by Joseph A. Christie-Oleza and Vinko Zadjelovic
Cleaners of the ocean
The first image that comes to our mind when we think of the oceans is immense bodies of clear waters or – in the more 'romantic' minds – beautiful turquoise waters that caress tropical beaches. Such clear waters come as a consequence of the extreme lack of nutrients in these ecosystems. Nevertheless, the elevated primary productivity measured in seawater, which produces half of the oxygen we breathe, highlights the efficient use and rapid turnover of nutrients in these systems. Nothing goes to waste… until our waste gets in the way. How do such optimised microbiomes deal with anthropogenic pollutants?
These pollutants are often aliphatic hydrocarbons, the major components of plastics and large portions of crude oil, for example alkanes. Fortunately, marine ecosystems contain expert microbial degraders for such compounds. This 'brigade of microbial cleaners' is composed of obligate hydrocarbonoclastic bacteria (OHCB). Of the handful of microbial genera included in this group, Alcanivorax is by far the most studied and well known. While normally present at very low abundance under pristine conditions, these specialised biodegraders flourish when exposed to such pollutants (others like the Psychrobacters were just recently featured in STC.)
But how does Alcanivorax persist under pristine conditions? Initial thoughts were that they remained dormant awaiting for a polluting event in order to bloom. Now we know that marine cyanobacteria – numerically the most abundant phototrophs on Earth – produce alkanes that can keep the small populations of OHCB alive and active around the globe.
Biodegradation of oil… and plastics!?
Alcanivorax and other OHCBs degrade alkanes using different kinds of monooxygenases: AlkB, cytochrome P450 and the flavin-containing monooxygenase AlmA, able to degrade long-chain alkanes (>C20; Figure 1). These monooxygenases oxidize the alkanes that are then funnelled into the fatty acid β-oxidation pathway. Crude oil mainly contains medium- and long-sized alkanes (C5–C35), but some synthetic polyolefin polymers such as polyethylene are thousands of carbon atoms long, being 'just' incredibly-long alkanes. Polyethylene is no joke, it represents 30% of global plastic production and, being less dense than water, it is also the most abundant plastic found floating in the oceans. Due to the chemical similarity between alkanes and polyethylene, it is not surprising that researchers have speculated that OHCBs might degrade this and other polyolefin plastics. In fact, the recurrent identification of such bacteria on biofilms growing on marine plastic debris – the Plastisphere – is an indicator of potential plastic biodegradation. Nevertheless, the mechanistic understanding of such a process and robust proof of plastic biodegradation by OHCBs is still underway.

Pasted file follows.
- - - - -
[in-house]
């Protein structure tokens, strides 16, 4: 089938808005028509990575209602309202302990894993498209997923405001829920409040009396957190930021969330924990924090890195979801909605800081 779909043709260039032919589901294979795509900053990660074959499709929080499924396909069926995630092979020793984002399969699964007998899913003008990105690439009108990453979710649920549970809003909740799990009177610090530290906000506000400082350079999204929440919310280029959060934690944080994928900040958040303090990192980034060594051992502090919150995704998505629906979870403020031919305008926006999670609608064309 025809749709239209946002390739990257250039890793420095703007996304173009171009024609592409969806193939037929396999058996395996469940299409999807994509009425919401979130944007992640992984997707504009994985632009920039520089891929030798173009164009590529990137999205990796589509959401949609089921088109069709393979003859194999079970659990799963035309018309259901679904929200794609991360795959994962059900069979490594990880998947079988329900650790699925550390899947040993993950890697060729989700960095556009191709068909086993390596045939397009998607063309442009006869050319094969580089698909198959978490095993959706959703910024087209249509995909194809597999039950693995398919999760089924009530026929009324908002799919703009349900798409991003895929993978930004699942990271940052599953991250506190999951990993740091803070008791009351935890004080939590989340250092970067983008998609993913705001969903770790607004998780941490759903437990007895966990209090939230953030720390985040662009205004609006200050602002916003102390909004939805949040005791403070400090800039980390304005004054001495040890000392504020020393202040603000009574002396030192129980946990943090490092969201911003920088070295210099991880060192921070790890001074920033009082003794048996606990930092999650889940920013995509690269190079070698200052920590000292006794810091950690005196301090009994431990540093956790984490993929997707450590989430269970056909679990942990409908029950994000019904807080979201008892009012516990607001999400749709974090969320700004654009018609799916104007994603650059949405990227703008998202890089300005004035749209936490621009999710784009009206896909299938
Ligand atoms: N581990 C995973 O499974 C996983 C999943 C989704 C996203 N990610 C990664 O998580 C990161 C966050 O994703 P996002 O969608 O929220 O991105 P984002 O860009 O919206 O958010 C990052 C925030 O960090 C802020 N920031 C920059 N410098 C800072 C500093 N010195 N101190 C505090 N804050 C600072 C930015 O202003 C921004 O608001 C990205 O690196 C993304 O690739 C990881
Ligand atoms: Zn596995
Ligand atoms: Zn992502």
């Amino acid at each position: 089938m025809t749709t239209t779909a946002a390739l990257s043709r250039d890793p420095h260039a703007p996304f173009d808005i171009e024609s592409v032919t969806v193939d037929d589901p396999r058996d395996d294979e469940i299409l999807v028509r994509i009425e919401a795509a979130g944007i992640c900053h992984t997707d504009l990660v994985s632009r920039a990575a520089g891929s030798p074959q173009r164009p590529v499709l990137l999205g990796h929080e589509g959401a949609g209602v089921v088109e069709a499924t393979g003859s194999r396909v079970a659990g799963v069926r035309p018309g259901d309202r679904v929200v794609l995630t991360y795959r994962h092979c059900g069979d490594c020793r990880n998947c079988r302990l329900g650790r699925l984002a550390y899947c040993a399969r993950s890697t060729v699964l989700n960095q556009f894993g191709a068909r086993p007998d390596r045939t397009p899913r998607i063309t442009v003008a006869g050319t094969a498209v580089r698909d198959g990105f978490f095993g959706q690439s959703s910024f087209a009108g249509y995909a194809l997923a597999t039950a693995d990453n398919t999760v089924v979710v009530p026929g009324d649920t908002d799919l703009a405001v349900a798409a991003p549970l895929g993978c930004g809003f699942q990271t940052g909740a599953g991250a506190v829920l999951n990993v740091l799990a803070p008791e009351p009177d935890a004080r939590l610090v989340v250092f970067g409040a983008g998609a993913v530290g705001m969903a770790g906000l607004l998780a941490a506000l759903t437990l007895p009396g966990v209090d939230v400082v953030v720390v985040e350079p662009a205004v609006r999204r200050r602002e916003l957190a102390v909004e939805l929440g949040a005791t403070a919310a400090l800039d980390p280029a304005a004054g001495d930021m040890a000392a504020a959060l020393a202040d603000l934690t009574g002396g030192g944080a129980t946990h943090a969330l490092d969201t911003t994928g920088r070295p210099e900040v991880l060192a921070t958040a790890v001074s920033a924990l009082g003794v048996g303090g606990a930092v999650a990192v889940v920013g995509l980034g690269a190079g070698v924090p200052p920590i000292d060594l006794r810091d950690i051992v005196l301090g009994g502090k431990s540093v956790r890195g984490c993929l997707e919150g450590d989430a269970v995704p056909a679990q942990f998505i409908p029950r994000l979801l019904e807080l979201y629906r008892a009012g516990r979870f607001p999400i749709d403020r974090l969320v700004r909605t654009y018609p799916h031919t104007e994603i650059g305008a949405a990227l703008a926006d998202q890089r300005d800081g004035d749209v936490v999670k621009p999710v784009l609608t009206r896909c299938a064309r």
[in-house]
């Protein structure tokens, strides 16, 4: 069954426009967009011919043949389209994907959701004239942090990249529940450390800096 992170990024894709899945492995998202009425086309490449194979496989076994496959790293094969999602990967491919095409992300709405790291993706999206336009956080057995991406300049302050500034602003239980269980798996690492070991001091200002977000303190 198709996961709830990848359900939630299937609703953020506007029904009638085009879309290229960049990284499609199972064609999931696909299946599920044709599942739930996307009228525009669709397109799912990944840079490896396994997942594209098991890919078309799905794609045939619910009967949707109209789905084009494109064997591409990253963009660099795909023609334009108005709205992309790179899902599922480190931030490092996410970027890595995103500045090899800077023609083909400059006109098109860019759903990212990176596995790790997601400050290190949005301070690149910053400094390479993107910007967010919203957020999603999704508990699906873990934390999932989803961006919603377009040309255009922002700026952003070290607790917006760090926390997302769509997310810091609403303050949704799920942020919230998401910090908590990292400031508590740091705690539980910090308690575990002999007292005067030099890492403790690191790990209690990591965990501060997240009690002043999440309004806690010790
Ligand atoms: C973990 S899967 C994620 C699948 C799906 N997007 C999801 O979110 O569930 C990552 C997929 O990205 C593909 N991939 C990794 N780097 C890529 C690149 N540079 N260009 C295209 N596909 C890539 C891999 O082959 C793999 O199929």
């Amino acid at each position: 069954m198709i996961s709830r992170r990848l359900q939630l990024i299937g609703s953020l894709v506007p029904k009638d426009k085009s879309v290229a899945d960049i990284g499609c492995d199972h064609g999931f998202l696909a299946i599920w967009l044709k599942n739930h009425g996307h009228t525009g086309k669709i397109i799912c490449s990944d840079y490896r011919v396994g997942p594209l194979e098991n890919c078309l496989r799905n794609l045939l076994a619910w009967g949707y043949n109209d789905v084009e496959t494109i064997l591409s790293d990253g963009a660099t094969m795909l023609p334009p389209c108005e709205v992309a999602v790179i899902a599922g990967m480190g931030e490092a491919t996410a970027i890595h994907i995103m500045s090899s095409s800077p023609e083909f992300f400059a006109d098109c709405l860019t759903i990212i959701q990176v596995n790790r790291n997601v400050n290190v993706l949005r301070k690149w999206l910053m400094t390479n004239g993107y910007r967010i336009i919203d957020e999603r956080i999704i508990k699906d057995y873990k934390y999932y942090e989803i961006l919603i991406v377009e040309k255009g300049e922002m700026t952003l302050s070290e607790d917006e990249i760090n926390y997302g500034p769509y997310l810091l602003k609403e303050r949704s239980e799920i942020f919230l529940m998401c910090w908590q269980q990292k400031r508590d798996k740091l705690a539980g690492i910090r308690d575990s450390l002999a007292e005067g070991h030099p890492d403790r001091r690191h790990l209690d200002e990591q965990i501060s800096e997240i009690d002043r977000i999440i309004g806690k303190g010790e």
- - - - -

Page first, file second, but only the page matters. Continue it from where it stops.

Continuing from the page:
We found that, in addition to degrading alkanes, many strains of Alcanivorax can also efficiently degrade natural and synthetic aliphatic polyesters. For this, these bacteria produce and secrete large amounts of a broad-range esterase that cuts these polymeric chains, making the hydrolysed subunits available for consumption. Natural polyesters, for example polyhydroxyalkanoates, are common carbon storage polymers that many microbes accumulate when nutrients, such as phosphorus, are scarce. Hence, this natural polymer – that may be released during phage attack, inefficient grazing or cell death – is an additional source of carbon and energy that may keep Alcanivorax active in pristine seawater. But the esterase secreted by Alcanivorax can also break down synthetic aliphatic polyesters, that is. polybutylene succinate, polyethylene succinate and polycaprolactone (Figure 3). These aliphatic polyesters are considered biodegradable alternatives to recalcitrant plastics and, with Alcanivorax populating marine environments, we now know the potential for biodegrading these more eco-friendly materials already exists in oceanic ecosystems.
Hence, in addition to oil spill bioremediation, we may also need to thank the genus Alcanivorax and other OHCBs for marine plastic pollution clean-up. Nevertheless, while the involvement of this incredibly specialised hydrocarbon biodegrader has been proven for aliphatic polyesters, its involvement in traditional plastic degradation remains elusive. The full picture of the contribution of Alcanivorax as a versatile degrader of marine pollution is certainly a matter of further research!